Fr. Ambrose O’Gorman led an active life for over a century and had clear memories of British soldiers marching though the town of Ballyshannon on their way to Finner. This popular cleric is recalled in a blog entitled “Last link with old Ballyshannon broken” which can be found in July 2014. 

First History Walk over the 3 Bridges in Ballyshannon 
On the August Bank Holiday Monday a large crowd assembled to make history as their historic journey took them over the 3 bridges in the town namely; Allingham bridge, Red Hugh O’ Donnell bridge and Assaroe footbridge. The walk also included East and West Port an area with great character and potential for street markets etc. Welcome refreshments were served in the Bridge End bar. The event was part of the successful Ballyshannon Live Festival organised by Backing Ballyshannon.

Great Great Grandchild of Famine Orphan visits Ballyshannon Memorial 
Pam Barker a great great grandchild of one of the 19 orphans who left Ballyshannon for Sydney in 1848 visited the memorial in September 2014 to remember her relative Mary Ann McDermott who had left for Australia with her sister Sally. Both sisters were from Belleek and were inmates of Ballyshannon workhouse. All 19 girls are commemorated at the memorial and on the day of Pam’s visit roses were laid by local women for each of the 19 girls as part of a moving ceremony. Despite being held the day before the All-Ireland football final, with Donegal participating, there was a great crowd to welcome her back to her homeland and Pam and her husband Peter fully appreciated the interest shown. Joy O’ Neill, a great great grandchild of another orphan Jane Carberry, has also visited the Orphan Girls’ Memorial in 2014 and a number of other descendants of the orphan girls are planning trips from Australia in 2015.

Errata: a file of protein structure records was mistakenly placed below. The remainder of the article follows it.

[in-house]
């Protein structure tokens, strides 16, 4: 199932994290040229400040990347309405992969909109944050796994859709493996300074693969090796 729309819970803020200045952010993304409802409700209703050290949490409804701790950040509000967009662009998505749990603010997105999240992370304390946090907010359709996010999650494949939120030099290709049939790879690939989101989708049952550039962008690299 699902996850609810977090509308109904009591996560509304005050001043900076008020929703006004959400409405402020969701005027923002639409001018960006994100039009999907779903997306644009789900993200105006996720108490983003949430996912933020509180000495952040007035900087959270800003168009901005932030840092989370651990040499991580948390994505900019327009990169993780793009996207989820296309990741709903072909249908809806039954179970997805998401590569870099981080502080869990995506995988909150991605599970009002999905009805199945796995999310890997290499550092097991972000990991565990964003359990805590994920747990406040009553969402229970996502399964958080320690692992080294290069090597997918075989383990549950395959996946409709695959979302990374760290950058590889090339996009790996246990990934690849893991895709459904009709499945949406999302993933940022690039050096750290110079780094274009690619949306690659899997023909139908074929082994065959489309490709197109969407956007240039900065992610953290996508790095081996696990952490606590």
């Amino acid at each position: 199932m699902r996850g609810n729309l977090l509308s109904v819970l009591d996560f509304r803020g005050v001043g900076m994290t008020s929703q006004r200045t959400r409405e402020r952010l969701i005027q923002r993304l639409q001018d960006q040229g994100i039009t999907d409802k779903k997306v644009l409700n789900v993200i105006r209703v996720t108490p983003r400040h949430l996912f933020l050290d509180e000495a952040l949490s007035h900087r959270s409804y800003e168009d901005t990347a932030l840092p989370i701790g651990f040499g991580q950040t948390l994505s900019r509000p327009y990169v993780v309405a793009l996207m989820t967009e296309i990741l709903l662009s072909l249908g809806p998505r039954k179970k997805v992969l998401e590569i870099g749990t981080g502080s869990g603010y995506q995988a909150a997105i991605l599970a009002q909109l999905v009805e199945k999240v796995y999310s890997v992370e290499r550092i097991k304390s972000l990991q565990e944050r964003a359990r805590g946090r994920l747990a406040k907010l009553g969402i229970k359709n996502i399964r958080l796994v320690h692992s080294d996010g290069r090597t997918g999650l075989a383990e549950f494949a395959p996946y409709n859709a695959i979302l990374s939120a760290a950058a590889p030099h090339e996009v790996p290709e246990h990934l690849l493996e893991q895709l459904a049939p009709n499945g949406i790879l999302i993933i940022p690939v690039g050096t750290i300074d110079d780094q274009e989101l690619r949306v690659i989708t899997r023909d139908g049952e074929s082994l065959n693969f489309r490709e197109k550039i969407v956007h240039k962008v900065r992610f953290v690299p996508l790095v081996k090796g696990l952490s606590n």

Largest Gathering Ever at a History Talk 
 The Abbey Centre in Ballyshannon housed around 250 people for a talk I gave entitled “Ballyshannon’s ghostly past including links to Dracula and Frankenstein” as a memorial talk for the annual Emerson Lecture in memory of my good friends Louis and Kathleen Emerson. The talk also featured a short play on Ballyshannon’s best known ghost celebrity “The Green Lady” featuring Patricia Keane and Conor Beattie. The play was kindly written by Soinbhe Lally the well known Rossnowlagh based writer. The full story is told in my Book “Ballyshannon Genealogy and History” which is receiving a well earned revival in interest!! About two years ago a walk with a similar theme attracted a tremendous crowd and our ghostly past seems to be of great interest to a wide range of people. Connections to Frankenstein and Dracula have also generated great interest. The talk on ghostly Ballyshannon formed part of a most successful Allingham Arts festival and I was honoured to be invited to pay a special tribute to the late Cecil Stephens a great townsman and historian. Needless to say the tribute event to Cecil was also packed to capacity in recognition of his contribution to the arts and to his native Ballyshanny. 

40 Shades of Ballyshannon and All- Ireland Drama 
I was joined by two stalwarts Conor Carney and Patricia Keane to interpret the history of Ballyshannon in an hour in Dicey Reillys in December 2014. Conor and Patricia, as always, brilliantly interpreted the history through verse, song and story to complement my narrative. This formed part of the sell out All-Ireland one act Drama festival held in Ballyshannon 

Forthcoming Events in early 2015 
On the 11th January 2015 on RTE Radio 1’s “History Show” at 6 p.m. there will be a short feature recorded during Pam Barker’s visit to Ballyshannon for the Famine Orphan Memorial ceremony in September 2014. Marc McMenamin is the interviewer. The Drew University conference featuring visitors from USA takes place in January 2015 and I will be speaking about the orphan girls who were commemorated at the Memorial opened in Ballyshannon in 2014. Ballyshannon technical school celebrates its centenary and was the first technical school to be opened in County Donegal. It was also the first post-primary school opened in Ballyshannon. A blog will tell the story in January 2015.

Anthony Begley :

No comments:

Post a Comment